Jorge A. Bustamante
Eugene P. and Helen Conley Professor of Sociology
As old conflicts fester and new problems erupt along the U.S.-Mexico border, longstanding immigration and border issues expert Jorge Bustamante is increasingly called upon to further understanding of these complex matters.
A native from Chihuahua, and resident of Tijuana, Bustamante is known worldwide as an advocate of human and labor rights for immigrants. He was appointed a UN special rapporteur on the human rights of migrants, under the United Nations Council on Human Rights, and in 2006, he was nominated by the Mexican Congress for a Nobel Peace Prize. He is also the recipient of the 2007 Cox-Johnson-Frazier Award, one of the highest honors granted by the American Sociological Association.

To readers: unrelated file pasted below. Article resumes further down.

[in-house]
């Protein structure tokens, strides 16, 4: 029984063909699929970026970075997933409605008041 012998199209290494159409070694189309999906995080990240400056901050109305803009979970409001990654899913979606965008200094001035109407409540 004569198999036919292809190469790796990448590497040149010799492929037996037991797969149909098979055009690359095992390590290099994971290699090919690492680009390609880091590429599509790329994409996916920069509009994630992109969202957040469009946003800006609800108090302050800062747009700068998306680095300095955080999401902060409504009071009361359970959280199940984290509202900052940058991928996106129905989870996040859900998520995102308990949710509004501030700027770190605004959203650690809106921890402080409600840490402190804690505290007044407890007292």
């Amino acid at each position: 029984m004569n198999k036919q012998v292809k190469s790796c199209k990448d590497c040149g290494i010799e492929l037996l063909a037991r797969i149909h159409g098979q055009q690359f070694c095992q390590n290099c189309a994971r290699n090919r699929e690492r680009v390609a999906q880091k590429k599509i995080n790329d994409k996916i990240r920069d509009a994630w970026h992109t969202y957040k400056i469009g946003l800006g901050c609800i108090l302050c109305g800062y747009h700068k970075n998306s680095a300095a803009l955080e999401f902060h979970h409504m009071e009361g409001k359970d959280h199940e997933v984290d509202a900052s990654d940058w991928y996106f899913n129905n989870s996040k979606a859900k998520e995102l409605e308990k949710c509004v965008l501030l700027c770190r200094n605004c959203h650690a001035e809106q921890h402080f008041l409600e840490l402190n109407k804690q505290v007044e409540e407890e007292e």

Bustamante earned his master’s and doctoral degrees from Notre Dame, where he has served on the faculty for nearly 30 years. He is the founder and president of El Colegio de la Frontera Norte, a prominent Mexican research institute devoted to the study of social issues affecting the border region between Mexico and the United States. In 2007, Bustamante received the Cox-Johnson-Frazier Award, the highest award granted to a sociologist in the United States.
Eugene and Helen Conley, who endowed professorships in political science and sociology, held a deep regard for Notre Dame and for its president emeritus, the Rev. Theodore M. Hesburgh, C.S.C. Gene, the founder of Publisher’s Syndicate, was the first to offer the Gallup Poll and popular comics Mary Worth and Rex Morgan, MD, to newspapers through the country.